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Libya: The Question of Legitimacy

After a year of optimistically talking about social development, political consensus, and military unification, Libya is back to drowning in the muddy waters of uncertainty. The political elite on both sides of the conflict are cooperating for the first time, not with the purpose to end the misery of the Libyan people, but to break down the current interim Government of National Unity (GNU) and thus halt the entire political solution process, so they can remain powerful for as long as they can.

On the morning of February 10th, a few hours after GNU Prime Minister, Abdul Hamid Dbeibeh, survived an assassination attempt, the Libyan parliament announced the installation of a new interim government, to be headed by Fathi Bashagha, who had served as a Minister of Interior in the former interim Government of National Accord (GNA). However, Abdul Hamid Dbeibeh insisted on holding on to his position until the political solution process was accomplished by holding the presidential and parliamentary elections in June.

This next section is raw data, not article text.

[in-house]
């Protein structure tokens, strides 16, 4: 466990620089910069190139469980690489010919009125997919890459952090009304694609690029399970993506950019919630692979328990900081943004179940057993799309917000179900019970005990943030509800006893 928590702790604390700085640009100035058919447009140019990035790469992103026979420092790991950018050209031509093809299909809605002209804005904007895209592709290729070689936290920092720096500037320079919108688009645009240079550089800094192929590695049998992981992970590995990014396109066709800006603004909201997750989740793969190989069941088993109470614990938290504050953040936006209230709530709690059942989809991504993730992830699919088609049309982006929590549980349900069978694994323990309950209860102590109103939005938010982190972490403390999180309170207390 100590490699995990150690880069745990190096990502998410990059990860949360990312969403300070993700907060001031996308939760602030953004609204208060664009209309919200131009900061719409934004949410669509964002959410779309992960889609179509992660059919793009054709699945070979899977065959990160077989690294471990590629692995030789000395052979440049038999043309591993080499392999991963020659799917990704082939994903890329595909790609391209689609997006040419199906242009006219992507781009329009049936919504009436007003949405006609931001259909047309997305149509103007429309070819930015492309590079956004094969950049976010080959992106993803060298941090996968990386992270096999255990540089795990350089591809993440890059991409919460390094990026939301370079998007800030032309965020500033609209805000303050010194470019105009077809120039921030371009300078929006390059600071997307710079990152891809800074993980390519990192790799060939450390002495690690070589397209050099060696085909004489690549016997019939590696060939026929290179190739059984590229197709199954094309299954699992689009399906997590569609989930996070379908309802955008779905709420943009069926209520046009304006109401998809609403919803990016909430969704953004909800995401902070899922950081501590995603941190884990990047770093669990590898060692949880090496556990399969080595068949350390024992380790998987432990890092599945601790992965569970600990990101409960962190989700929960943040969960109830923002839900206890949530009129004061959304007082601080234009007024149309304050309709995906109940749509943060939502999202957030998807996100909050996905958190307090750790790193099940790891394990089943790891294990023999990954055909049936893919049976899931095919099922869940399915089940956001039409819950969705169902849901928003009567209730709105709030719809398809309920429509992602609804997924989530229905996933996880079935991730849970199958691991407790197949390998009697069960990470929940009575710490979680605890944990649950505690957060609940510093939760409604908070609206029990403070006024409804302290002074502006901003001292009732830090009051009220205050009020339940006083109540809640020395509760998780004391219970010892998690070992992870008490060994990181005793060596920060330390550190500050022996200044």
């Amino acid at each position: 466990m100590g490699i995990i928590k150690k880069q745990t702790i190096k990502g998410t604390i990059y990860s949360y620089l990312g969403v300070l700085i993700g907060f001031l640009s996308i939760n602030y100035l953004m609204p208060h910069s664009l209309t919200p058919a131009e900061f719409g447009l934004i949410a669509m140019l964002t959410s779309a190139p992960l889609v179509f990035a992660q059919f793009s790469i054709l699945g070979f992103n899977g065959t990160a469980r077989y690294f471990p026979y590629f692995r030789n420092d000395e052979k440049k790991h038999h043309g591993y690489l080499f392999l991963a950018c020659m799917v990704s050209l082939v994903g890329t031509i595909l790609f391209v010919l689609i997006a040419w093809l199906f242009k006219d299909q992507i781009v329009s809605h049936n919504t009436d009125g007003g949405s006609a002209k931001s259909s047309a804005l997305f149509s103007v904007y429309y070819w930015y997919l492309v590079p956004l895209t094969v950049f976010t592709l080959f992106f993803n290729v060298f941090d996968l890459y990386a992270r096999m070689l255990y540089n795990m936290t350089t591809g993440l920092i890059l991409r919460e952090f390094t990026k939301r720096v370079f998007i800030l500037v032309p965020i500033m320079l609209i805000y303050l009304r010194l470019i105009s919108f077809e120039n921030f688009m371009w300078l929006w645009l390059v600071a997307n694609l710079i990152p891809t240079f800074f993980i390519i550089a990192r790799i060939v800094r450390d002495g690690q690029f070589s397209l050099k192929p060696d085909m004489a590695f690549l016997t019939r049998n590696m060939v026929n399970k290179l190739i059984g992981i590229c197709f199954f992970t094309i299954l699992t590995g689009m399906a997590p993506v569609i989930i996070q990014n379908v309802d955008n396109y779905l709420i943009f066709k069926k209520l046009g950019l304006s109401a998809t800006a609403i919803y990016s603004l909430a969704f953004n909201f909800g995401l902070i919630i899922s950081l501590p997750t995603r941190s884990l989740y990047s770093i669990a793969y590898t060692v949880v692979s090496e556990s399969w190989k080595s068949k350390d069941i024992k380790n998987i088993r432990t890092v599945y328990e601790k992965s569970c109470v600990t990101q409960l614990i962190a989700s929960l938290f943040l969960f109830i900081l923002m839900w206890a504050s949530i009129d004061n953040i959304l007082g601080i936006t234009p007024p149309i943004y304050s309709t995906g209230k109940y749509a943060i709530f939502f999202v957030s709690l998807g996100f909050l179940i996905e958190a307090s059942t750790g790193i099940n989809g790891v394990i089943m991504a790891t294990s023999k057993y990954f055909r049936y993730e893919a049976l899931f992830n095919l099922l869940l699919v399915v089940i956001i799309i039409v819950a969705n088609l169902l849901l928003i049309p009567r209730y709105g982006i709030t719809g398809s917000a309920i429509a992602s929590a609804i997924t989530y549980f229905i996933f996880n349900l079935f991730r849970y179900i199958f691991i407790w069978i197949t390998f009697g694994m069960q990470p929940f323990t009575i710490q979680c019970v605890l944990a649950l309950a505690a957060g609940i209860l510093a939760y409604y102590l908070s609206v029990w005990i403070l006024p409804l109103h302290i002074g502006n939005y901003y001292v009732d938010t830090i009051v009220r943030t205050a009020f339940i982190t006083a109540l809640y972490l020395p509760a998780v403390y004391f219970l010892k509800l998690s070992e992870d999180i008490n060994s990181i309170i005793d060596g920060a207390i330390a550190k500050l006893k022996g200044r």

Dbeibeh, also, attacked the parliament for solely deciding to dissolve the GNU, without a public referendum or even consulting with the United Nations mission and the Libyan Political Dialogue Forum (LPDF). The parliament’s uninvited and unwelcome decision dropped as a surprise to almost all concerned parties, on the local, regional, and international levels. The GNU’s term of eighteen months has not ended, yet, and the country is already preparing for presidential and parliamentary elections in June, in compliance with the political solution process, which was endorsed by the 75 members of the LPDF under the UN supervision, in late 2020.

The parliament speaker, Aguila Saleh, justified the decision by holding Dbeibeh, exclusively, guilty for the country’s failure to hold public elections in December. That is despite the fact that all the active players inside Libya, including the parliament itself, participated in deciding to postpone the elections under the claim of “force majeure.” Even more, Aguila Saleh claimed that Dbeibeh lost his legitimacy by running for president, in the postponed elections. However, Dbeibeh was not the only state official, on duty, to run in these elections. Fathi Bashagah, and Aguila Saleh himself, are competing over the presidential seat, too.